A good special school will adapt itself to the needs of the cohorts entering. The one DD1 will attend has gutted a vocational room and turned it into a cafe the students can serve food in, opened a new pmld provision because that's what's needed, changed the type of qualifications students take to suit the cohorts, even arranged split site attendance where suitable.

Finola1step Sat 05-Jul-14 20:58:54

IME, many children with complex learning needs stay in mainstream primary with varying degrees of success, happiness and stability.

They then transfer to a special secondary school. Or worst case scenario, the parents refuse to listen to all professionals and insist on mainstream secondary school. A school is duly found, the child attends and has a dreadful time. And then transfers to a special school during Year 7 or 8.

Wrt to the Year 5 comment- this could be when the school is planning on raising the issue of secondary school - very likely to be discussed at Year 5 Annual Review.

There is no hard and fast rule. Each child needs to be seen as an individual and their school placement be seen within the context of their overall needs.

Nonie241419 Sat 05-Jul-14 21:25:53

Thank you so much for all the responses. They've given me a lot to consider. She's working at P levels in one area and within level for for the others (sorry, being vague - trying not to make her too identifiable). She has no ASD. The factor which has made me most strongly feel that our setup isn't right for her this year is that she isn't happy anymore. She's a naturally happy child, but she has really disliked moving class for the core subjects and has been displaced from her small friendship group in the playground. Because the rest of her peers spend all day together, their friendships have strengthened and she feels left out. She hasn't bonded well with anyone in the other class, although the children are kind towards her.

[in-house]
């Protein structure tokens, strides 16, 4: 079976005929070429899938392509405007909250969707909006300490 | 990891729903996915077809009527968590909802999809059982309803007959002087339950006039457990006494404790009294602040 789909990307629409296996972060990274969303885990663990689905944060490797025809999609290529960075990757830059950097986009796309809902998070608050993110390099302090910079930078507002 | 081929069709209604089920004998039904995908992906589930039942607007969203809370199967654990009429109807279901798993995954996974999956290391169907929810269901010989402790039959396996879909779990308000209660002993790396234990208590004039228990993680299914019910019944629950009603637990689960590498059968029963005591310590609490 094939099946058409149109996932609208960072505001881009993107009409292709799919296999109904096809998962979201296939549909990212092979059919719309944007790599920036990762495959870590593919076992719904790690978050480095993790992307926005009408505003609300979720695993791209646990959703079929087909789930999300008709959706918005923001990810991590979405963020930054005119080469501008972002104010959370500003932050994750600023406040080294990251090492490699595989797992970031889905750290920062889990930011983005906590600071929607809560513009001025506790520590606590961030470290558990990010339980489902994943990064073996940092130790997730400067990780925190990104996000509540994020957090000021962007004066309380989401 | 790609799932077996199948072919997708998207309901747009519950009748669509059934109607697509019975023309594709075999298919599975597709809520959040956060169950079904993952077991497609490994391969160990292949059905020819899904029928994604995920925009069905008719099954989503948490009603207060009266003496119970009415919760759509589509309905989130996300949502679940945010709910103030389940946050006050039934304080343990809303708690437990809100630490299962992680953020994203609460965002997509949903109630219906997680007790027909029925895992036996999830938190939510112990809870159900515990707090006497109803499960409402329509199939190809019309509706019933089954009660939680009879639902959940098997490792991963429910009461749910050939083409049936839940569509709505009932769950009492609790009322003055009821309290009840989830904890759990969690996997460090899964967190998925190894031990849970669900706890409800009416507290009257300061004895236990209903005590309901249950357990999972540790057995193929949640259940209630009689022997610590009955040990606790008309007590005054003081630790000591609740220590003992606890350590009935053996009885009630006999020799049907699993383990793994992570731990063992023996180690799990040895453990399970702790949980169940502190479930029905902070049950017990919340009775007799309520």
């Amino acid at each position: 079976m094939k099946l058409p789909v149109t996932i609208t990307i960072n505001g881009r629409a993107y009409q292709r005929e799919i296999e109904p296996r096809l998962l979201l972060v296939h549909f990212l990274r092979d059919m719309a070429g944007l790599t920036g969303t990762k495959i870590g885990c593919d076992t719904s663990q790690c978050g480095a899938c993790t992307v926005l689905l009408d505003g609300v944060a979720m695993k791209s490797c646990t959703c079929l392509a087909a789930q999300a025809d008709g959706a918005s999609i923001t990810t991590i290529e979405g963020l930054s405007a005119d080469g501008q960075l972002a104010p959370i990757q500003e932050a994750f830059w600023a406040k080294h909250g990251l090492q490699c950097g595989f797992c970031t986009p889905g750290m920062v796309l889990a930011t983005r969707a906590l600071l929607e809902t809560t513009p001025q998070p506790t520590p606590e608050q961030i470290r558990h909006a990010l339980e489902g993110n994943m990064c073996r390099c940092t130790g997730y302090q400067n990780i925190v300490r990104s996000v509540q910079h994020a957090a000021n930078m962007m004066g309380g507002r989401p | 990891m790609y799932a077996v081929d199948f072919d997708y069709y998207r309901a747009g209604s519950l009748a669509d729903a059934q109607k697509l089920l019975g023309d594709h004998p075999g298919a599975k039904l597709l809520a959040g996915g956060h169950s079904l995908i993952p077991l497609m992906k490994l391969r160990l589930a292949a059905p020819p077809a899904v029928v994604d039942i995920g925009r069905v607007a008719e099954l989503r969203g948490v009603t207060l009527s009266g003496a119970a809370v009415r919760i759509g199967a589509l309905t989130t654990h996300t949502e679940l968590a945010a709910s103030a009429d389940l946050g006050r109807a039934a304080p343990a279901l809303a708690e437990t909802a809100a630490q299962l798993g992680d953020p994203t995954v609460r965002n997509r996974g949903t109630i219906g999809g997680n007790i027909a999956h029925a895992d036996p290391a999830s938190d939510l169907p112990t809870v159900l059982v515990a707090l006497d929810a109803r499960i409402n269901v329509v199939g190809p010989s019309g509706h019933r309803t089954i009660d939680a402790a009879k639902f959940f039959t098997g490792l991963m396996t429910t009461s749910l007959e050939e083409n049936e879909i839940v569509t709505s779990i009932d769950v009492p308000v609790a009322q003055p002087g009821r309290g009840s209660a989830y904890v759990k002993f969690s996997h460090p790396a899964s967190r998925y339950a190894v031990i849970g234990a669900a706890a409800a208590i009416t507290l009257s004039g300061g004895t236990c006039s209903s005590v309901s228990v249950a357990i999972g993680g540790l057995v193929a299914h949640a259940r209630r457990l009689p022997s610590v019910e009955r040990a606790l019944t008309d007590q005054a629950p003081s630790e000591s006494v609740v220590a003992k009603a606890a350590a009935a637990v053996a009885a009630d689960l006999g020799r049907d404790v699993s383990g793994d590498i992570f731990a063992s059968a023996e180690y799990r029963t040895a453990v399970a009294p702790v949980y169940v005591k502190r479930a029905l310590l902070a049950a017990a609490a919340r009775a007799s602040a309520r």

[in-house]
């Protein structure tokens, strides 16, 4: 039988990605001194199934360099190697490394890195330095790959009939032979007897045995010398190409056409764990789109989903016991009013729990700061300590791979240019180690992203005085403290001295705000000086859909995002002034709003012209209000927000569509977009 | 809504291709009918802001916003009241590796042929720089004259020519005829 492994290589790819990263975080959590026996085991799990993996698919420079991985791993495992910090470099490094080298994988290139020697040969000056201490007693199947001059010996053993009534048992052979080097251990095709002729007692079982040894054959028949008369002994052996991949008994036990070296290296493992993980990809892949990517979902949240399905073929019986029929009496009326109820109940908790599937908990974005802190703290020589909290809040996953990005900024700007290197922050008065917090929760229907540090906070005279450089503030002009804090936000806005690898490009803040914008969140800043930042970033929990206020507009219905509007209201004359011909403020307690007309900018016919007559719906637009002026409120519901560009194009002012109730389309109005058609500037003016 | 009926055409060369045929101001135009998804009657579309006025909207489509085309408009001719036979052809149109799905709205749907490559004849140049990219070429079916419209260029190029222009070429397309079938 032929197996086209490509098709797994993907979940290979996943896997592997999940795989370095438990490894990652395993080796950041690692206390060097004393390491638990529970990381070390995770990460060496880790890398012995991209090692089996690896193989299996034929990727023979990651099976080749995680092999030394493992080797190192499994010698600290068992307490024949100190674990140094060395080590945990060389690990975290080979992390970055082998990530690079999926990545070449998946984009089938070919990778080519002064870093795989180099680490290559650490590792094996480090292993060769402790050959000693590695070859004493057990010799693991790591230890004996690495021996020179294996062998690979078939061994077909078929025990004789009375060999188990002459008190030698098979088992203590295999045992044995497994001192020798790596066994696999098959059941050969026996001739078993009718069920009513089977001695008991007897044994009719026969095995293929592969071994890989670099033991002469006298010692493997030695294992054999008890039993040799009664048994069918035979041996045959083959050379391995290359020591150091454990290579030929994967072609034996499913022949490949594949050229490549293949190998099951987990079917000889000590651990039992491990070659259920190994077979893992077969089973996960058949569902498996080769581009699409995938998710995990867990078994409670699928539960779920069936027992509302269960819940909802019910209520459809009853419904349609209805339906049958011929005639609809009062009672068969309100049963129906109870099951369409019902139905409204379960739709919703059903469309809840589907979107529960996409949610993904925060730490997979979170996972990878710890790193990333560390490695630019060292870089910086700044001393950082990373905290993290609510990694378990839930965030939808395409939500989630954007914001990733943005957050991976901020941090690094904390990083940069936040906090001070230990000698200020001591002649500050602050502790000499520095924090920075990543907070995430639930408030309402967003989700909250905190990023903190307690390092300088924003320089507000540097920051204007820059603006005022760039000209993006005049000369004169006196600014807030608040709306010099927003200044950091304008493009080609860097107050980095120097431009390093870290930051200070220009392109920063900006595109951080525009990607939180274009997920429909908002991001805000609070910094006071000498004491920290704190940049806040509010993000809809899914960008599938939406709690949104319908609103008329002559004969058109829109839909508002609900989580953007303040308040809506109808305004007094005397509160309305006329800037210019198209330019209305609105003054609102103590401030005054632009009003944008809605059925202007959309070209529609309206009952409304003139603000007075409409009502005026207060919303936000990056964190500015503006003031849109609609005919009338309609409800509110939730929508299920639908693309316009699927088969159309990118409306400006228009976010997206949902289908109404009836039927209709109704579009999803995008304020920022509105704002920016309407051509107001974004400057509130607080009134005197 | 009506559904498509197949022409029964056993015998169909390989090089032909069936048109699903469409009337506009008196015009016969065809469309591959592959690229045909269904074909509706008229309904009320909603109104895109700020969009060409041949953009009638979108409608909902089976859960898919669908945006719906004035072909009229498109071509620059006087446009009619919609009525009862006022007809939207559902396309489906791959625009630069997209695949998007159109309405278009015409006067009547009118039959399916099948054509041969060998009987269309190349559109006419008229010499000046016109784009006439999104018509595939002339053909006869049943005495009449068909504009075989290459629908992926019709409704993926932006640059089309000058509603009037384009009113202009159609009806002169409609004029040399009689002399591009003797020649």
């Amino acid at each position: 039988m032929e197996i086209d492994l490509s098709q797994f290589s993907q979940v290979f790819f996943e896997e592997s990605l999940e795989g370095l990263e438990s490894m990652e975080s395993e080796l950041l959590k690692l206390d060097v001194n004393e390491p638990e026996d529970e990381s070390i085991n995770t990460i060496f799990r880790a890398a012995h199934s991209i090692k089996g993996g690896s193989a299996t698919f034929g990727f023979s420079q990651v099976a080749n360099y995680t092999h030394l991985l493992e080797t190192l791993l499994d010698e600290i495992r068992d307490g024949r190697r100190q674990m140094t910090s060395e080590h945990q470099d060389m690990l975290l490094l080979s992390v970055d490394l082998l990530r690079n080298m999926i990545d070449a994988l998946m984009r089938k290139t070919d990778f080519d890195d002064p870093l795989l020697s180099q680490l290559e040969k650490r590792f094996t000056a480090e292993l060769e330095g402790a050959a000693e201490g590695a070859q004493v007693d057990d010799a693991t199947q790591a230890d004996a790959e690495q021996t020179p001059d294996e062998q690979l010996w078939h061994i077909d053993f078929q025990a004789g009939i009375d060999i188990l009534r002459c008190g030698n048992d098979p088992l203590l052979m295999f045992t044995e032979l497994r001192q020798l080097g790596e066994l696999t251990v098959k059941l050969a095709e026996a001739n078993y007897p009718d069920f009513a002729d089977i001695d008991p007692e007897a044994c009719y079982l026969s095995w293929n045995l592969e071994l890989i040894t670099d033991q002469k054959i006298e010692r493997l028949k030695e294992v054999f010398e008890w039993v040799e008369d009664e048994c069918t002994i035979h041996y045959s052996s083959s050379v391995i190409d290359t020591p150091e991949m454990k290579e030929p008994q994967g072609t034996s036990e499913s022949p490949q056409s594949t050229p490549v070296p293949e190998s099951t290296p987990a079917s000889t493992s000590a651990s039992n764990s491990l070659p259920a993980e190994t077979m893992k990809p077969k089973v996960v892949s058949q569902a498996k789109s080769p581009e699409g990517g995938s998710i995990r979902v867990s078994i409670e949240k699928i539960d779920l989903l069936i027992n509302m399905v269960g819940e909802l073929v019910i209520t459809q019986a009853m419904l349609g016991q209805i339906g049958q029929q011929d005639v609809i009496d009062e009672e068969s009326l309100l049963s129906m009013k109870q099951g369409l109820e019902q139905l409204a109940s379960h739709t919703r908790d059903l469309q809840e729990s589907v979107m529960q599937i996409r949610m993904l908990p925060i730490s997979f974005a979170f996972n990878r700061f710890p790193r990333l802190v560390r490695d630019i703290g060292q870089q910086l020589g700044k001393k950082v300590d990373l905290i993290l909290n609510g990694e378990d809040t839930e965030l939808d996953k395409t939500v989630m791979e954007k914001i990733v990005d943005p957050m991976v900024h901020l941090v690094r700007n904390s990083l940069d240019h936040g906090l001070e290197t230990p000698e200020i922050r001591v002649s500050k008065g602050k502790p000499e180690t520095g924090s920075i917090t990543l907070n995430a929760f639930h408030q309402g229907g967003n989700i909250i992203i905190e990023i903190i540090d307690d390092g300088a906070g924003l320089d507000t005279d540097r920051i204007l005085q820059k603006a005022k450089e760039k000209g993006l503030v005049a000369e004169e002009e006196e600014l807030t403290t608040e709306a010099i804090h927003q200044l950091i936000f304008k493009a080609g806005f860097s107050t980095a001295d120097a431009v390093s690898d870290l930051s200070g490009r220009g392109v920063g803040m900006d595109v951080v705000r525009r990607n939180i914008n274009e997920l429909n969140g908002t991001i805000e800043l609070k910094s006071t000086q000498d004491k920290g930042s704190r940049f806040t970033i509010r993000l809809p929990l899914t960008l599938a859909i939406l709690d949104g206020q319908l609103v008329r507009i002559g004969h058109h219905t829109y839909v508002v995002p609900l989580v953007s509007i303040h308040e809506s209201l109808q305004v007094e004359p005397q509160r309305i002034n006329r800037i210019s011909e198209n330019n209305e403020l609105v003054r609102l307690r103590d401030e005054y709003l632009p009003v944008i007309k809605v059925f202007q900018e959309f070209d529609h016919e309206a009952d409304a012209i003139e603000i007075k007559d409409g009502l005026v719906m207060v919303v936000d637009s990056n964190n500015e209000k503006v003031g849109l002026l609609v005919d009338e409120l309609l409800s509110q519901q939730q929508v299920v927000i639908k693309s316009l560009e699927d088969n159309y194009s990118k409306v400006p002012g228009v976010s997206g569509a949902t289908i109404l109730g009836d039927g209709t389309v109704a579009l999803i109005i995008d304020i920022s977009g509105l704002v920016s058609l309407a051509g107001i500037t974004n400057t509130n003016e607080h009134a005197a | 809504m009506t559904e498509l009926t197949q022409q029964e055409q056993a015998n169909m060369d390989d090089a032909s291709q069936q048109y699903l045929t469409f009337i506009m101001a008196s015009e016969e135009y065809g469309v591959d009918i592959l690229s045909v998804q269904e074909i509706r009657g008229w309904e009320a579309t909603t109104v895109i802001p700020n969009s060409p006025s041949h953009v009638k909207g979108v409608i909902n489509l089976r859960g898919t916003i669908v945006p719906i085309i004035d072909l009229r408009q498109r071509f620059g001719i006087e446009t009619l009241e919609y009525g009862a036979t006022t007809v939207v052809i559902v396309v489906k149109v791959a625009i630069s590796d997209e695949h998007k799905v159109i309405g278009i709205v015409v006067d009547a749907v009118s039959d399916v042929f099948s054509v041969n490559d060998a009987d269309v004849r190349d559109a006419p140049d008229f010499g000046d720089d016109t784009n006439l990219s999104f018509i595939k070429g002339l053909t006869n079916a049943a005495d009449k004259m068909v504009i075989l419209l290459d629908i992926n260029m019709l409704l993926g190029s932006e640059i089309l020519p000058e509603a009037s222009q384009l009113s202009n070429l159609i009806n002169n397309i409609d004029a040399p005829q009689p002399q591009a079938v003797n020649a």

I know the SENCO is requesting a visit from the EP, although I wasn't told why. SALT is a tricky area as she is undergoing a series of corrective operations, and they keep delaying SALT until they're finished, despite her issues. I will ask if there are any other outside support agencies we can access for her. The sad fact is, it comes down to money. My school lost out massively when the changes came in to SEND funding and we really struggle to meet more complex needs now.
I looked at the website of our local special school. It was quite non specific, but did say that they will put children forward for key stage assessments if they feel they are able to reach that level of attainment. I think it is highly unlikely my pupil will have gone beyond (or possibly even reached) level 2 by the end of year 6. They also teach a sign language which could be so liberating for her.
She's a lovely, sweet girl. I've hated seeing her sigh as she goes out in the morning, and look awkward when she returns in the middle of a lesson she can't just join in with. She has such great capacity for joy and I want her to sparkle.

Nonie241419 Sat 05-Jul-14 21:30:22

Oh, and re her parents, I have no idea how they feel about it as the SENCO refused to raise it at the annual review (which happened without me, as I wasn't informed), and I now feel I can't approach her parents directly without contradicting the SENCO. I know it's never been mentioned before. When I suggested bringing it up with her parents, it was because I feel that the conversation will be needed at some point and it will never be easy to hear. If we've never suggested that mainstream may not be the right setting, how will they know?